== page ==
trip report by site editor Rick McCharles
day 0 | 1 | 2 | 3 | info page
The best hike (not climb) in Aconcagua Provincial Park, Argentina is to the Plaza Francia, I reckon.
Aconcagua is the tallest mountain outside Asia. Most impressive is the south face – a wall of rock and ice nearly 3000m high.
Here’s my promised vista from Francia.
The French team of 1954 who made the first ascent, returned with severe frostbite, Imagine the terrible gear they were using.
Almost everyone treks to Aconcagua’s south face base camp — Plaza Francia — with a guide.
Inka Expeditions is one of the best.
But it’s relatively easy to do Francia on your own.
Cost for my independent trekking permit January 2018 was $160 plus bus ($19) plus food.
Aconcagua fees January 2018
Cost for the same trip with Inka Expeditions was — at the same time — to Plaza Francia $715 / person discounted to $470 / person + tip if you book in advance.
(Note – Inka Expeditions trekking to Plaza de Mulas was $1360 / person and trekking to Mt. Bonete $1690 / person.)
The other independent permit option is 7 days for $310. You’d easily visit both Francia and Plaza de Mulas (Mule Camp) with more time to acclimatize. But we’d recommend doing Francia in 3 days, instead.
There are a number of outdoors shops in Mendoza that sell camp stove fuel. Chamonix is the best I found.
First day in Argentina I had trouble finding a bank that would accept my Debit Card. They all take Credit Cards, but you get instantly charged a high rate of interest for cash advance on credit.
Finally I found a bigger branch of the Galicia bank where my bank card worked. Maximum seems to be 3000 ARG, just under $180. I put that cash in my pocket.
Tourist Information offices in Mendoza are excellent. They gave me a map and showed where the Park Office that issues trekking permits is located.
- Centro de Informes, Parque General San Martin, Mendoza (Google map).
Not central, it’s in the gigantic Parque General San Martin.
On arrival employee #1 explained I’d need to pay in cash, Argentinian pesos only. Cost for the 3 day permit was 3080 ARG, exactly 80 pesos more than I had in my pocket.
I’d need to go back to the bank.
In addition, I needed the number of my insurance policy that covers hiking (not climbing).
I didn’t have the number with me nor was I sure my current policy covered hiking. I walked back to the hostel to get the number.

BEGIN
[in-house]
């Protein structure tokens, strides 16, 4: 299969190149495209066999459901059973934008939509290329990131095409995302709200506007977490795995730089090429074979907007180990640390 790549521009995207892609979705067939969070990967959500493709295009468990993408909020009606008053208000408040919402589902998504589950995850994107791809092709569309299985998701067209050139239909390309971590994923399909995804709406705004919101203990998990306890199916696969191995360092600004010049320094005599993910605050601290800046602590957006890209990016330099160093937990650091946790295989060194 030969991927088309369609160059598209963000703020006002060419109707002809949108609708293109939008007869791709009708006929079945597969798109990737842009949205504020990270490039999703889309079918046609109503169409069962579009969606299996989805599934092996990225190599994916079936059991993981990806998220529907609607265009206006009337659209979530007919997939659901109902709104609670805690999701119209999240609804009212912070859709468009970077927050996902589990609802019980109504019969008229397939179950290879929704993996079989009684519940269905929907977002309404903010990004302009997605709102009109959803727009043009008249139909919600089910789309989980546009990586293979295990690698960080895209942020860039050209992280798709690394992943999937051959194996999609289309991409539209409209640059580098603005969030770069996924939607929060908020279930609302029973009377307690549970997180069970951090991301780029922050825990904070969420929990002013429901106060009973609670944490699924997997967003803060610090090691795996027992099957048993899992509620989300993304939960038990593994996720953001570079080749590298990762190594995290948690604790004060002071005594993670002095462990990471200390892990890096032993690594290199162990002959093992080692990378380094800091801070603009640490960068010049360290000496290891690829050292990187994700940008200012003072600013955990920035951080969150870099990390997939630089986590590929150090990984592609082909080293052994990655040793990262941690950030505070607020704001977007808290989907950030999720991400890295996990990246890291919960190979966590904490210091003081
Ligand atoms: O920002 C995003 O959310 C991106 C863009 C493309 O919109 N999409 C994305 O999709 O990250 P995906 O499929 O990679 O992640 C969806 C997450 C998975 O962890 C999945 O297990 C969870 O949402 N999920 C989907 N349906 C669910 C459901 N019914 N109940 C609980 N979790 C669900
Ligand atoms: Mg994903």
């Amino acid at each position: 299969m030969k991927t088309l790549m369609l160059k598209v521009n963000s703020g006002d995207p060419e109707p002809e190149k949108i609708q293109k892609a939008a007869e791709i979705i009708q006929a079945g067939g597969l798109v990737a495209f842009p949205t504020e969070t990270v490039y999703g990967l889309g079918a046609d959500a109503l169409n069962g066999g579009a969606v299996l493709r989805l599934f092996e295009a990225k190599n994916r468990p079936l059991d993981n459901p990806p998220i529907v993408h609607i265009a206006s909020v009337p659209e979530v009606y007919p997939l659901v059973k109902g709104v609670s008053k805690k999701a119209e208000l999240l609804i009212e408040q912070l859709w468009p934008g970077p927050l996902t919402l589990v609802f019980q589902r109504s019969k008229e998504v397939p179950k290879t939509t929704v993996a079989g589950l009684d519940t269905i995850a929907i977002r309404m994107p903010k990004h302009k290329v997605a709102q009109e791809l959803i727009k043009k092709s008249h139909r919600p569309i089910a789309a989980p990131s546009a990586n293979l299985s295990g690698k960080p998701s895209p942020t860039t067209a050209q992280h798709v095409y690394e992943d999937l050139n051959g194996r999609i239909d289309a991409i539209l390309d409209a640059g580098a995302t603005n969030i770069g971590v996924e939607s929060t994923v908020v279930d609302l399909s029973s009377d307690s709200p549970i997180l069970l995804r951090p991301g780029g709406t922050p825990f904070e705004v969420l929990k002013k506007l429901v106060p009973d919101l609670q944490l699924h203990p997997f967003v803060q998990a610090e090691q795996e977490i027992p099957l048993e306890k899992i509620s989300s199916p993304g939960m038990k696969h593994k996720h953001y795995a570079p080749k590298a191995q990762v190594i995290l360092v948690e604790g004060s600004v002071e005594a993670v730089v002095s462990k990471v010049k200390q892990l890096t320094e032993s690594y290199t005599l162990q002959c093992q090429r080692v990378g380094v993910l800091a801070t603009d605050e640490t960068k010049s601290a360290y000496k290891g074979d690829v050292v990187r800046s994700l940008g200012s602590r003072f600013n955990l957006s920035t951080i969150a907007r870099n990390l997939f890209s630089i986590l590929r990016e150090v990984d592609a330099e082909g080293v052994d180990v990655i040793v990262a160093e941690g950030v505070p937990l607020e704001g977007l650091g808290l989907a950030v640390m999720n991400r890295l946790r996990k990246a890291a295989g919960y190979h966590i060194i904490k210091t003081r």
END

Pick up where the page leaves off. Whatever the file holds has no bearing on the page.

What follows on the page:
Second trip to the Centro de Informes employee #1 was gone. Employee #2 informed me no insurance was needed for the 3 day trek, only the longer permits.
He helped me make application online on computers in the office. The web page is not well designed. I was happy to do it there and in person.
The options and costs for different adventures on Aconcagua are confusing.
Application printed and in hand, he told me to walk to the nearest “Easy Pay” kiosk. Parks employees are not allowed to handle money.
Closest was about 1km away in the park. I walked there only to find out it was closed Mondays. Retuning to #YouHadOneJob employee #2 quite irked, he blurted his lack of critical information was a 3rd world problem.
Ya. … Right.
I walked to the next closest Easy Pay.
That worked well. They do take only cash.
BACK for the 3rd time same day to the Centro de Informes.
My permit was processed and I — finally — had it in hand. It was good for any time over the next 3 weeks.
I picked up my camping food at the massive Carrefour grocery store. No peanut butter, however. I took inexpensive, calorie rich Christmas cake instead. Love candied fruit and raisins.
That night at Alamo hostel it was the old guys at the table late night. All the youngsters were out in Mendoza Bars. Two of the Argentinian gentlemen cooked up empanadas and pizza. Me and the social worker from Texas enjoyed their cooking while sharing Malbec.
I tried to go to bed early.